Discover Asia in the Eyes of Jade, Southern Branch of the Taiwan National Palace Museum

Most of the Asian Jade artifacts of the National Palace Museum are from the Qing Court’s collection. Those exquisite jade artifacts not only shone with dazzling brilliance, more importantly, they spiced up the court culture with exotic cultures and diversified traditional carving techniques of jade objects. After conquering the Dzungarian Basin and Altishahr, which were later combined and renamed “Xinjiang”, the Qing Court was able to access jade mineral in the region and import Islamic Jade from neighboring Islamic empires, many of which were given as tribute from officials in Yarkand Khanate and tribal leaders of the Uyghurs. The objects travelled across a vast desert, crossing over countless mountain ridges before reaching the Forbidden City in Beijing. Three hundred years ago, these jade objects fascinated Emperor Qianlong (1711-1799, reign: 1735-1796); today, their popularity persists and catches museum visitors’ attention. In fact, these jade objects had been on four special exhibitions organized by the National Palace Museum (NPM). However, starting this September, the long-lasting jade objects, which have traveled through distant lands, will be on permanent exhibition in NPMSB, waiting for visitors to appreciate their timeless beauty.

The permanent exhibition, “Discover Asia in the Eyes of Jade”, first focuses on the Islamic Jade objects in the 15th to 19th century from multiple origins: the Mughal Empire, the Indian Regional States , the Ottoman Empire, and Central Asia. The exhibition categorizes the objects in four sections, hoping to present a clear picture of the distinct features of objects in each different region. In the future, Chinese Jade objects will also be included to increase the diversity and inclusiveness of the exhibition. We hope through such arrangement, visitors can gain a comprehensive understanding of jade objects in Asia when they come to this exhibition. With such arrangement, hopefully, we can let visitors forget time and learn the history by appreciating our jade collections.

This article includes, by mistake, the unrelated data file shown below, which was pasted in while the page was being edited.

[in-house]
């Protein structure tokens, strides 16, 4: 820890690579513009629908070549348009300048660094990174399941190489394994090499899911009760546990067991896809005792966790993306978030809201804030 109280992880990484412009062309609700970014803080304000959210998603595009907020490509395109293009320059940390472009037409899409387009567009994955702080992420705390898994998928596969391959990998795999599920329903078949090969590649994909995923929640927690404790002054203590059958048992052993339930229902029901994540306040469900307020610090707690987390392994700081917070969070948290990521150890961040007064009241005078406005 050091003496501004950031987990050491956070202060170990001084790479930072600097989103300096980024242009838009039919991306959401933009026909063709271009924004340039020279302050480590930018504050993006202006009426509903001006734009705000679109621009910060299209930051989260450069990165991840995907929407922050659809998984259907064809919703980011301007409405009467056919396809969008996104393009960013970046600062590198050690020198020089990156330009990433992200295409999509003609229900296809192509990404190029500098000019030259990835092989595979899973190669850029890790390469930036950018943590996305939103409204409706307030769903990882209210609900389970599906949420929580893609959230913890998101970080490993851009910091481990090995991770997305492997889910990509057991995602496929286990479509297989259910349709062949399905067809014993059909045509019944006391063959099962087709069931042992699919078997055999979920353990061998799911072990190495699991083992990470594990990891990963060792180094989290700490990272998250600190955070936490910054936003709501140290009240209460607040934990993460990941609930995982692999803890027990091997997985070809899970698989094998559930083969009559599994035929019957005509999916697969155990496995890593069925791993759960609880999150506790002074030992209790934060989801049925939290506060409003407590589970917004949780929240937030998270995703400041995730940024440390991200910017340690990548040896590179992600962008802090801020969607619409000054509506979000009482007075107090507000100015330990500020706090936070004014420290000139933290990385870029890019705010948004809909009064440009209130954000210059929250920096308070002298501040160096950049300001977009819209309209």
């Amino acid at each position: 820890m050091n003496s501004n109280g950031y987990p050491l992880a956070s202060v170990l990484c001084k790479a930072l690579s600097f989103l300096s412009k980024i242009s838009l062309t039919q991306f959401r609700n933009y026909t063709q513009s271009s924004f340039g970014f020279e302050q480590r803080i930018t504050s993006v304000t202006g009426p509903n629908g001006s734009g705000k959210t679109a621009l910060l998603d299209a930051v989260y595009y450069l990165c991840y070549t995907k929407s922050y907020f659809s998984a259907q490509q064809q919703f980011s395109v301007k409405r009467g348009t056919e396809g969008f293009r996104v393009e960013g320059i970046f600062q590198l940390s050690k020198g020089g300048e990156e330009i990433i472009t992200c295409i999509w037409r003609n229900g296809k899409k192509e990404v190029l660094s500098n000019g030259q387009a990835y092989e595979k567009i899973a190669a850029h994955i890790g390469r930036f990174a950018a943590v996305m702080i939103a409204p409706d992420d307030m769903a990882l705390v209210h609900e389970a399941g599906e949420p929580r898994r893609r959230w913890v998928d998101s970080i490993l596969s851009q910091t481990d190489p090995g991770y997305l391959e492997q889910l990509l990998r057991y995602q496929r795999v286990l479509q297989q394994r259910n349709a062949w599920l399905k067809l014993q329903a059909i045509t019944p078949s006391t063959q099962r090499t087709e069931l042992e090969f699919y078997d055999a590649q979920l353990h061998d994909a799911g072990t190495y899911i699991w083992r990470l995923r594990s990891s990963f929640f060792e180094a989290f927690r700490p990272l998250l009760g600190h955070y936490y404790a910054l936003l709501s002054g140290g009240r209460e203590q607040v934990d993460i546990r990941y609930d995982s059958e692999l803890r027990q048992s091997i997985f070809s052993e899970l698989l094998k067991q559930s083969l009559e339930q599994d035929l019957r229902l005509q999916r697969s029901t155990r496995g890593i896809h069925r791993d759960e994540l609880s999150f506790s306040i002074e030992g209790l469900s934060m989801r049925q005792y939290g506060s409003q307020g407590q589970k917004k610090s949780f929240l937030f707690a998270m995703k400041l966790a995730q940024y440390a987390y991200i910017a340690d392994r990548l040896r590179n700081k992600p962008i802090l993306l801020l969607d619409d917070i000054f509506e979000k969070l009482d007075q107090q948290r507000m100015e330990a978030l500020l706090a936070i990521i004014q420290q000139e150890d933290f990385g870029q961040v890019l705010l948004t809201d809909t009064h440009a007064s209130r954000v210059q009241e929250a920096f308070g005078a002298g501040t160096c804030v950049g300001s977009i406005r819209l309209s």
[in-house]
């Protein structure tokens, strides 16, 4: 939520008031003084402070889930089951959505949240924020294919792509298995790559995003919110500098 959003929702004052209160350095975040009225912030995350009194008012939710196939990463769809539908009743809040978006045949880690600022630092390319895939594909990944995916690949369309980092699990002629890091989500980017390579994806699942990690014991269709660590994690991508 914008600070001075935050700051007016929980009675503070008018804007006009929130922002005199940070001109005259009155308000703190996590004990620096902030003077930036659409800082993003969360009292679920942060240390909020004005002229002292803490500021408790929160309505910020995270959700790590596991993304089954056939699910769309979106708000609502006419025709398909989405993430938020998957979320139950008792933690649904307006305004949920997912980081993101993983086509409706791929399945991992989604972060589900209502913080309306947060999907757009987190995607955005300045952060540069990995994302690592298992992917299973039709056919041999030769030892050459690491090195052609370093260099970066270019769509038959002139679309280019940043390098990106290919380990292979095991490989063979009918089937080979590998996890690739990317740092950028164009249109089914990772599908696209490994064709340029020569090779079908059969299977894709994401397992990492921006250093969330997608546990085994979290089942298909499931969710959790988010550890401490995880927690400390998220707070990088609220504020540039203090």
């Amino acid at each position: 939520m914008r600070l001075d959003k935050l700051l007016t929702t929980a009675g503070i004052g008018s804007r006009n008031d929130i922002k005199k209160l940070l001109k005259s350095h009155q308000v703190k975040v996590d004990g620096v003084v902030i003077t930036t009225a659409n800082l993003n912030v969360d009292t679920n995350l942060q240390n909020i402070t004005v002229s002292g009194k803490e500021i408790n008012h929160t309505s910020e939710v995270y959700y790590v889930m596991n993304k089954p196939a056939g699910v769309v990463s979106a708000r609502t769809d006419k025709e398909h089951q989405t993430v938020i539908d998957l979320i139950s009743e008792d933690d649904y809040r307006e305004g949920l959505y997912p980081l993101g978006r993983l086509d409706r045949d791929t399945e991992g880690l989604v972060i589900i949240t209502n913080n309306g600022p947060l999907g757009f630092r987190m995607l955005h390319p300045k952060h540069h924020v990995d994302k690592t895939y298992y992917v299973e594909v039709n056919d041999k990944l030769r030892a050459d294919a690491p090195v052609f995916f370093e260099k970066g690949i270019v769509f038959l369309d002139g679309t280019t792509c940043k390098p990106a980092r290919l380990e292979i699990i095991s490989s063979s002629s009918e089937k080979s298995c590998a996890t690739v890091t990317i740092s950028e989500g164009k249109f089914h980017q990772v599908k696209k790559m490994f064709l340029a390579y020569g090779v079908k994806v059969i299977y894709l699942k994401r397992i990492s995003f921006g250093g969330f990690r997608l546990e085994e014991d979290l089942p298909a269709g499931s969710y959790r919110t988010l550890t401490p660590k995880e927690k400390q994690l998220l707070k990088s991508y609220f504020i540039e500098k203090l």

Jade Objects in Central Asia
Central Asia is one of the origins of Islamic Jades. Objects from the Kingdom of Khotan (6th-10th century) and the Timurid Empire (14th-15th century) are considered the finest of the region. The two periods were also times when civilization in Central Asia reached its zenith and had frequent exchanges with China. The region’s geographical proximity with China resulted in mutual influence on style and carving techniques of jade objects.

In addition, more observations were documented in various travel notes: In Gao Juhei’s Record of A Journey, complied in the Five Dynasties, stated “It is stipulated that no one is allowed to go jade harvesting at the riverside before the government officials do.” Wang Yende’s Travel Notes from Gaochang from the Song Dynasty recorded “[The Gaochang Uyghurs] are good at making utensils from gold, silver, bronze and metal; jade carving is also their strength.” The two observations clearly showed the importance of jade carving had in the region and Central Asians’ accomplishments.

Moreover, the objects were later involved in the political game between the region and the Qing Court: since Qianlong 5 (1740), Central Jade from the region were given to the Qing Court as spoils of war. Having been influenced by metalwork objects and porcelain, Central Asian jades have smooth surface, and sculptural elements weren’t that delicate. Nonetheless, Emperor Qianlong still composed many poems admiring the objects, giving weight to their cultural and political importance.

Central Asia, 15th to 16th centuries
Jade Plate

Mughal Objects in South Asia